Polymerase chain reaction (PCR) is a powerful tool that is an essential part of many research and clinical protocols. Successful PCR depends on accurately controlling the solution temperature during temperature cycling. Due to limitations associated with directly contacting the solution, temperature measurements are typically made externally to the sample. This compromises solution temperature accuracy, particularly during rapid temperature transitions, where the solution temperature will lag behind instrument readings. Typically, this temperature lag results in the actual solution temperature being lower than the desired denaturation temperature and higher than the desired annealing temperature. This can lead to reduced PCR product yield, low efficiency, and the amplification of non-specific products.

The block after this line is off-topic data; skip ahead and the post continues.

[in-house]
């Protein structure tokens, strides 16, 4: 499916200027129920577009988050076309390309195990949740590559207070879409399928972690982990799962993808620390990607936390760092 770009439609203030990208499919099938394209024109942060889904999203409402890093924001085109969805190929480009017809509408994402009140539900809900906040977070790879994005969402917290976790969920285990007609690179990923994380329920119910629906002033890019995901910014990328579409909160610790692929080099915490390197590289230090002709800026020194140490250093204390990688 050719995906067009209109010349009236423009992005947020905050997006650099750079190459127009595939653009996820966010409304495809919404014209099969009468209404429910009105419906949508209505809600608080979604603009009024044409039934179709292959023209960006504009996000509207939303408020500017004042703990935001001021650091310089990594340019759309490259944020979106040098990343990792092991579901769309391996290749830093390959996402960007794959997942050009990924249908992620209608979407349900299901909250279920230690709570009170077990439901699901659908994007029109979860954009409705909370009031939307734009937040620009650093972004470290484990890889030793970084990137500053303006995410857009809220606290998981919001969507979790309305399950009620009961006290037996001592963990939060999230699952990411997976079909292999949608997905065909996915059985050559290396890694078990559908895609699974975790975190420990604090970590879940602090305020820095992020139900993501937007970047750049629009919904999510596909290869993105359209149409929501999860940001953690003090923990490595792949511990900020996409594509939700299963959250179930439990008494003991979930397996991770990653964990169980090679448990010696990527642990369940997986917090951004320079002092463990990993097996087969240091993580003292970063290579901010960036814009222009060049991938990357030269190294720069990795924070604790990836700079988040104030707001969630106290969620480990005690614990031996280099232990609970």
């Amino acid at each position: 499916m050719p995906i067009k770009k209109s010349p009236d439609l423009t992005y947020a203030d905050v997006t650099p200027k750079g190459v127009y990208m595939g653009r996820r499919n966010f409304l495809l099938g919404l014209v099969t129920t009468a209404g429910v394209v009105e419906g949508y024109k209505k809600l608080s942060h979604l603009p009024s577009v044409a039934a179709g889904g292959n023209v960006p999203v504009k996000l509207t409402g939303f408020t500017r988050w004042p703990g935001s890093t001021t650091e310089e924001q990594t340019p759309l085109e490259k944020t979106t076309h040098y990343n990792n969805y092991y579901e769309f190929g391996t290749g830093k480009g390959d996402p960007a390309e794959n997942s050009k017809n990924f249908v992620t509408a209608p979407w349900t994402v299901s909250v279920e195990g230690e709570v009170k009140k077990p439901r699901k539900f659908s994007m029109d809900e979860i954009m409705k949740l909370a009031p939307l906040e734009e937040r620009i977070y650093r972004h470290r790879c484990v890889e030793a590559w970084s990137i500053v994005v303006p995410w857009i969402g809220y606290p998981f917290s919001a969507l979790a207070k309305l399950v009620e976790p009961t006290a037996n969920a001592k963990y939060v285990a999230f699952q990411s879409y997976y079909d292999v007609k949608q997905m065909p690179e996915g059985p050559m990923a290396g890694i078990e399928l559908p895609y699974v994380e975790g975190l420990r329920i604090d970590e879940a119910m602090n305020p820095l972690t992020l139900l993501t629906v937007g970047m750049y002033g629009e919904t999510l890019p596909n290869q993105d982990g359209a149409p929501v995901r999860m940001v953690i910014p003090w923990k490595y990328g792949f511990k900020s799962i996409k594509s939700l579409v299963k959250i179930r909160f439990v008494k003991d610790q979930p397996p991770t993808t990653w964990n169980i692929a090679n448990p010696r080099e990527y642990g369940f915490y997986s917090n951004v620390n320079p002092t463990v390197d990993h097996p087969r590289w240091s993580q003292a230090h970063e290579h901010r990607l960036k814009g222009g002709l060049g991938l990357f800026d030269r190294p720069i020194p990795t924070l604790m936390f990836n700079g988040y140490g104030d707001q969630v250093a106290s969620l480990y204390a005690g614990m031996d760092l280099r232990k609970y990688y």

To achieve more rapid temperature cycling, alternative methods of accurately tracking the solution temperature are required. We propose to extend the use of fluorescence, already an integral part of real-time PCR and melting analysis, to further serve as a monitor and control of solution temperature. Through adding a temperature-sensitive passive reference dye to the PCR reaction, changes in temperature may be correlated to variations in fluorescence, so that the solution temperature may be non-invasively monitored in real-time. Furthermore, this approach allows for temperature cycling to be controlled through actual solution temperature measurements for improved temperature accuracy. To meet these goals, three specific aims will be pursued: 1) Correlation of temperature and the fluorescence of a passive reference dye during PCR and melting curve analysis, 2) Utilization of ratios on multiple spectral bands to improve solution temperature accuracy, and 3) Demonstration of fluorescence-based temperature control on prototype real-time instruments.